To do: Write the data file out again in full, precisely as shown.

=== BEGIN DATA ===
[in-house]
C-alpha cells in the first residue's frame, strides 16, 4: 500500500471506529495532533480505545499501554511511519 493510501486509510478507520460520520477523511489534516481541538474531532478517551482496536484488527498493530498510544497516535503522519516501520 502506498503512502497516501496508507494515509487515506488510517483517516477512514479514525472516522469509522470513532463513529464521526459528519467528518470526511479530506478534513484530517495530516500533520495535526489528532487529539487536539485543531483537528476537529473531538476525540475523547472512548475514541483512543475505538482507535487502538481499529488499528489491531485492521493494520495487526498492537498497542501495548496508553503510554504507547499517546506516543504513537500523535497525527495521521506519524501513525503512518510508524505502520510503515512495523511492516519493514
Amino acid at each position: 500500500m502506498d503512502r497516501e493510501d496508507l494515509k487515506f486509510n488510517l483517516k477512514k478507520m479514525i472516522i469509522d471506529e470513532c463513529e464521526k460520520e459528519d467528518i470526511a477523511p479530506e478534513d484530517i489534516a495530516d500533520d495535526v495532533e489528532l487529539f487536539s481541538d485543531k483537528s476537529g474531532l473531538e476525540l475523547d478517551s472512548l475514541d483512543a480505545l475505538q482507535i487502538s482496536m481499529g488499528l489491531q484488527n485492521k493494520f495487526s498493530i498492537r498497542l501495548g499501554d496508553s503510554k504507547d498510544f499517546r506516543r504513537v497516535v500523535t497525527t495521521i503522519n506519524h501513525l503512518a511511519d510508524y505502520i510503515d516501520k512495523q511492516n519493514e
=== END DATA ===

[in-house]
C-alpha cells in the first residue's frame, strides 16, 4: 500500500471506529495532533480505545499501554511511519 493510501486509510478507520460520520477523511489534516481541538474531532478517551482496536484488527498493530498510544497516535503522519516501520 502506498503512502497516501496508507494515509487515506488510517483517516477512514479514525472516522469509522470513532463513529464521526459528519467528518470526511479530506478534513484530517495530516500533520495535526489528532487529539487536539485543531483537528476537529473531538476525540475523547472512548475514541483512543475505538482507535487502538481499529488499528489491531485492521493494520495487526498492537498497542501495548496508553503510554504507547499517546506516543504513537500523535497525527495521521506519524501513525503512518510508524505502520510503515512495523511492516519493514
Amino acid at each position: 500500500m502506498d503512502r497516501e493510501d496508507l494515509k487515506f486509510n488510517l483517516k477512514k478507520m479514525i472516522i469509522d471506529e470513532c463513529e464521526k460520520e459528519d467528518i470526511a477523511p479530506e478534513d484530517i489534516a495530516d500533520d495535526v495532533e489528532l487529539f487536539s481541538d485543531k483537528s476537529g474531532l473531538e476525540l475523547d478517551s472512548l475514541d483512543a480505545l475505538q482507535i487502538s482496536m481499529g488499528l489491531q484488527n485492521k493494520f495487526s498493530i498492537r498497542l501495548g499501554d496508553s503510554k504507547d498510544f499517546r506516543r504513537v497516535v500523535t497525527t495521521i503522519n506519524h501513525l503512518a511511519d510508524y505502520i510503515d516501520k512495523q511492516n519493514e